Background, aim and scope
Computer security is an established field of both theoretical and practical significance. In recent years, there has been sustained interest in the formal foundations of methods used in computer security. The aim of the FCS 2019 workshop is to provide a forum for the discussion of continued research in this area.
FCS 2019 welcomes papers on all topics related to the formal underpinnings of security and privacy, and their applications. The scope of FCS 2019 includes, but is not limited to, formal specification, analysis, and design of cryptographic protocols and their applications; formal definitions of various aspects of security such as access control mechanisms, mobile code security and denial-of-service attacks; modeling of information flow and its application to confidentiality policies, system composition, and covert channel analysis; foundations of privacy; applications of formal techniques to practical security and privacy.
We are interested in new theoretical results, in exploratory presentations that examine open questions and raise fundamental concerns about existing theories, and in the development of security/privacy tools using formal techniques. Demonstrations of tools based on formal techniques are welcome, as long as the demonstrations can be carried out on a standard digital projector (i.e., without any specialized equipment). We solicit the submission of both mature work and work in progress.
Possible topics include, but are not limited to:
Automated reasoning techniques
Foundations of verification
Information flow analysis
Access control & resource usage control
Availability and denial of service
Integrity and privacy
ProgramAccepted papers (full program to be announced soon):
- Spectector: Principled Detection of Speculative Information Flows. Marco Guarnieri, Boris Köpf, Jose F. Morales, Jan Reineke and Andrés Sánchez.
- Understanding Attestation: Analyzing Protocols that use Quotes. Joshua Guttman and John Ramsdell.
- First-Order Logic for Flow-Limited Authorization information on submission. Andrew Hirsch, Pedro H. Azevedo de Amorim, Ethan Cecchetti, Ross Tate and Owen Arden.
- Formalising Oblivious Transfer in the Semi-Honest and Malicious Model in CryptHOL. David Butler, David Aspinall and Adria Gascon.
- Security Criteria for a Transparent Encryption Layer. Konstantinos Kallas, Clara Schneidewind, Benjamin Pierce and Steve Zdancewic.
- Weird Machines as Insecure Compilation (Short Paper). Jennifer Paykin, Eric Mertens, Mark Tullsen, Luke Maurer, Benoit Razet and Scott Moore.
- `No Miracles' in Security Protocol Analysis (Short Paper). Will Nalls.
|Submissions for full papers (Extended):||April 25th 2019 (AOE)|
|Notification of acceptance:||May 6th 2019 (AOE)|
|Deadline for short papers (5 to 10 minutes, 1 page abstract):||May 17th 2019|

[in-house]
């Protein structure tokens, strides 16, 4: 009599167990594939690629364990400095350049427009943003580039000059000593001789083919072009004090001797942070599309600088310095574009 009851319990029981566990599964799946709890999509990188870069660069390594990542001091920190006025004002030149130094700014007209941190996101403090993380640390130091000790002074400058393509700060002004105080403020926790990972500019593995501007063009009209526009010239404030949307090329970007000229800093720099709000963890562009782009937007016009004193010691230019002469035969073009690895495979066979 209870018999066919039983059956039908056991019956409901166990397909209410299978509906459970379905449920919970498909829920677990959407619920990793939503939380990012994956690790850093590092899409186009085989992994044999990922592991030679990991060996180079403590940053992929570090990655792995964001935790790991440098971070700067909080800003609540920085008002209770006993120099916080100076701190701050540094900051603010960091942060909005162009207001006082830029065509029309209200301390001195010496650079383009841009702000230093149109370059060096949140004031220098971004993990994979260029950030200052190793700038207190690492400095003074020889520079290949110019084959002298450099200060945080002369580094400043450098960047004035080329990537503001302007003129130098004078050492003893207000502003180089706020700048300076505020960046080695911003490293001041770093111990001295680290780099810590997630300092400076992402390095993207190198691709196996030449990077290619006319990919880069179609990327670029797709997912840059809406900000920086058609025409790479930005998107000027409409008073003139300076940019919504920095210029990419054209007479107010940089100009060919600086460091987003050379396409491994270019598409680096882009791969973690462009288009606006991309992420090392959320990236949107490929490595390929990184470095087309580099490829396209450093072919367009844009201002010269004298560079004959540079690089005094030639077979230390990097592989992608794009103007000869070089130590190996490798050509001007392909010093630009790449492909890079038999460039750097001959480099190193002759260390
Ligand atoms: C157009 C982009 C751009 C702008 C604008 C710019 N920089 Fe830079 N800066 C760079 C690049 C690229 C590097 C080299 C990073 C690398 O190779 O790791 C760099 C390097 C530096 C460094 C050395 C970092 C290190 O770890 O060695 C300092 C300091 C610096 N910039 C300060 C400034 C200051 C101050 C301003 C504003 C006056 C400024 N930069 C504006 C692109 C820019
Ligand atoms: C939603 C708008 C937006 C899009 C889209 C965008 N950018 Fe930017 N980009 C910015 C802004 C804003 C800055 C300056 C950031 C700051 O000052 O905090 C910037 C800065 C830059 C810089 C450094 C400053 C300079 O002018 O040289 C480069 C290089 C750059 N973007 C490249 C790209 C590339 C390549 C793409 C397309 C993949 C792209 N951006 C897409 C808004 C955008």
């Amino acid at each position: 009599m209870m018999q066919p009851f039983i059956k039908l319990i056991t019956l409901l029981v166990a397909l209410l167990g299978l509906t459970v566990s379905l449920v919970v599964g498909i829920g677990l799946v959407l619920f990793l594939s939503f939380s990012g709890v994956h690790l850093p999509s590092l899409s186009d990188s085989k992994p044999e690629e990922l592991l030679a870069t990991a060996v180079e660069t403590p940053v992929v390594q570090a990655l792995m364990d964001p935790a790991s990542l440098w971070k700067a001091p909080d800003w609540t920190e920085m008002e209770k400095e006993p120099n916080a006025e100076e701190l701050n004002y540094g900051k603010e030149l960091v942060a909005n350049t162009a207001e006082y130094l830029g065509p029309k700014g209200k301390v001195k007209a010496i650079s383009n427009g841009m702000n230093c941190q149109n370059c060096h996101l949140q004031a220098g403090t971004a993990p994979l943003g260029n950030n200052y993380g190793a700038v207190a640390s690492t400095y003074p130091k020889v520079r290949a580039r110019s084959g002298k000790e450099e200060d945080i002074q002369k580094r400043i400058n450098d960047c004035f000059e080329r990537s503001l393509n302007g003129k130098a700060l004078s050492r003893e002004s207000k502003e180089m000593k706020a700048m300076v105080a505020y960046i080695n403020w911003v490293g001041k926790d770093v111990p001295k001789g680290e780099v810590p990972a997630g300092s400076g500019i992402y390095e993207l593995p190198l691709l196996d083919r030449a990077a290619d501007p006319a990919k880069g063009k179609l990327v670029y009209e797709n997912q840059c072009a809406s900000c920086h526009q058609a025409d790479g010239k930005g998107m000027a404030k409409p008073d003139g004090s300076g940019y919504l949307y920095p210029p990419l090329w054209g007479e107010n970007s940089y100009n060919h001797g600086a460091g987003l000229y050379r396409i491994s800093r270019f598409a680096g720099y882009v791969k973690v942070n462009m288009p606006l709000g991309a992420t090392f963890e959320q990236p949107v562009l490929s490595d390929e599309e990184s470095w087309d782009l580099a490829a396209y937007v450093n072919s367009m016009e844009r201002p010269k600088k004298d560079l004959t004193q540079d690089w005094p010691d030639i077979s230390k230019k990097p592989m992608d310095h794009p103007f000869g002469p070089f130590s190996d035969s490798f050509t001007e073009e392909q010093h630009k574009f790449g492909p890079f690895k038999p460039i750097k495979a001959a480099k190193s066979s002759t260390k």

|Notification for short talks||May 31st 2019|
FCS 2019 welcomes two kinds of submissions:
- full papers (at most 12 pages, excluding references and well-marked appendices)
- short papers (at most 1 page, excluding references and well-marked appendices)
All submissions will be peer-reviewed by the program committee listed below. Authors of accepted papers must guarantee that their papers will be presented at the workshop. Extended abstracts will receive as rigorous a review as full papers. Extended abstracts may receive shorter talk slots at the workshop than full papers, depending on the number of accepted submissions.
Papers should be formatted using the two-column IEEE proceedings style available for various document preparation systems at the IEEE Conference Publishing Services page http://www.ieee.org/conferences_events/conferences/publishing/templates.html. The first page should include the paper's title, names of authors, coordinates of the corresponding author(s), an abstract, and a list of keywords. Committee members are not required to read appendices, so papers must be intelligible without them. Papers not adhering to the page limits may be rejected without consideration of their merits.
Papers must be submitted online (address TBC) in the PDF format. Please do not submit papers in any other format (e.g., Word).
Papers should be submitted through EasyChair, at the following address: https://easychair.org/conferences/?conf=fcs19:
The workshop has no published proceedings. Presenting a paper at the workshop should not preclude submission to or publication in other venues (before, after or concurrently with FCS 2019). Papers presented at the workshop will be made available to workshop participants, but this does not constitute an official proceedings.
- David Aspinall (Edinburgh University, UK)
- Myrto D. Arapinis (Edinburgh University, UK)
- Owen Arden (University of California, Santa Cruz, USA)
- Kartik Nayak (VMWare Research and Duke University, USA)
- Gilad Asharov (JP Morgan and Bar Ilan University, USA)
- Marco Gaboardi (University of Buffalo, USA)
- William Mansky (Princeton University, USA)
- Ilaria Matteucci (Istituto di Informatica e Telematica, Italy)
- Catherine Meadows (NRL, USA)
- Charles Morisset (Newcastle University, UK) Co-Chair
- Elaine Shi (Cornell, USA) Co-Chair
- Sasa Radomirovic (University of Dundee, UK)
- Marco Vassena (Chalmers, Sweden)
- Nicola Zannone (Eindhoven, Netherlands)
ContactThe PC chairs can be contacted at the following addresses:
- Charles Morisset (Newcastle): charles.morisset@ [at] ncl [dot] ac [dot] uk
- Elaine Shi (Cornell): runting [at] gmail [dot] com